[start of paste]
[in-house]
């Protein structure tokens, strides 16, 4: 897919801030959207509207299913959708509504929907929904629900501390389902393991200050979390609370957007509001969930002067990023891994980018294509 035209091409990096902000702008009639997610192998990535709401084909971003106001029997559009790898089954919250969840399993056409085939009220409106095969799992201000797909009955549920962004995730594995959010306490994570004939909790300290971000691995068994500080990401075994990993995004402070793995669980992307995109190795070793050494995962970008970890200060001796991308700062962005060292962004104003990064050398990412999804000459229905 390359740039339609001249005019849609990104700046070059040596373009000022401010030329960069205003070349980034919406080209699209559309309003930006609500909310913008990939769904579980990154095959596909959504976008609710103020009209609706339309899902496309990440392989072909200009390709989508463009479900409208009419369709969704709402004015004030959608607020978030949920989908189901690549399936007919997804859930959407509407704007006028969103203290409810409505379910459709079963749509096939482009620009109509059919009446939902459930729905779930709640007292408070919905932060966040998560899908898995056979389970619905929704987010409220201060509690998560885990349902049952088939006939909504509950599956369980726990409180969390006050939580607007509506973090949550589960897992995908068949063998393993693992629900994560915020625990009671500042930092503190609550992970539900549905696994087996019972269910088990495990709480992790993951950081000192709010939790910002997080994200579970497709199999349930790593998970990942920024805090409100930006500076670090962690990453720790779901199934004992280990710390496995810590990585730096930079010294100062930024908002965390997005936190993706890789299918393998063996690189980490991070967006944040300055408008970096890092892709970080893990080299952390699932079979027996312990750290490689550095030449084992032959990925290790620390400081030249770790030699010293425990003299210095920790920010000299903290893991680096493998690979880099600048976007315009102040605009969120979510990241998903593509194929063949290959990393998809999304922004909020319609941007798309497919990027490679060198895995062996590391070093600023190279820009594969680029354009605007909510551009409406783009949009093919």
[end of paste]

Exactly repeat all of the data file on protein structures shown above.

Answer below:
[in-house]
């Protein structure tokens, strides 16, 4: 897919801030959207509207299913959708509504929907929904629900501390389902393991200050979390609370957007509001969930002067990023891994980018294509 035209091409990096902000702008009639997610192998990535709401084909971003106001029997559009790898089954919250969840399993056409085939009220409106095969799992201000797909009955549920962004995730594995959010306490994570004939909790300290971000691995068994500080990401075994990993995004402070793995669980992307995109190795070793050494995962970008970890200060001796991308700062962005060292962004104003990064050398990412999804000459229905 390359740039339609001249005019849609990104700046070059040596373009000022401010030329960069205003070349980034919406080209699209559309309003930006609500909310913008990939769904579980990154095959596909959504976008609710103020009209609706339309899902496309990440392989072909200009390709989508463009479900409208009419369709969704709402004015004030959608607020978030949920989908189901690549399936007919997804859930959407509407704007006028969103203290409810409505379910459709079963749509096939482009620009109509059919009446939902459930729905779930709640007292408070919905932060966040998560899908898995056979389970619905929704987010409220201060509690998560885990349902049952088939006939909504509950599956369980726990409180969390006050939580607007509506973090949550589960897992995908068949063998393993693992629900994560915020625990009671500042930092503190609550992970539900549905696994087996019972269910088990495990709480992790993951950081000192709010939790910002997080994200579970497709199999349930790593998970990942920024805090409100930006500076670090962690990453720790779901199934004992280990710390496995810590990585730096930079010294100062930024908002965390997005936190993706890789299918393998063996690189980490991070967006944040300055408008970096890092892709970080893990080299952390699932079979027996312990750290490689550095030449084992032959990925290790620390400081030249770790030699010293425990003299210095920790920010000299903290893991680096493998690979880099600048976007315009102040605009969120979510990241998903593509194929063949290959990393998809999304922004909020319609941007798309497919990027490679060198895995062996590391070093600023190279820009594969680029354009605007909510551009409406783009949009093919």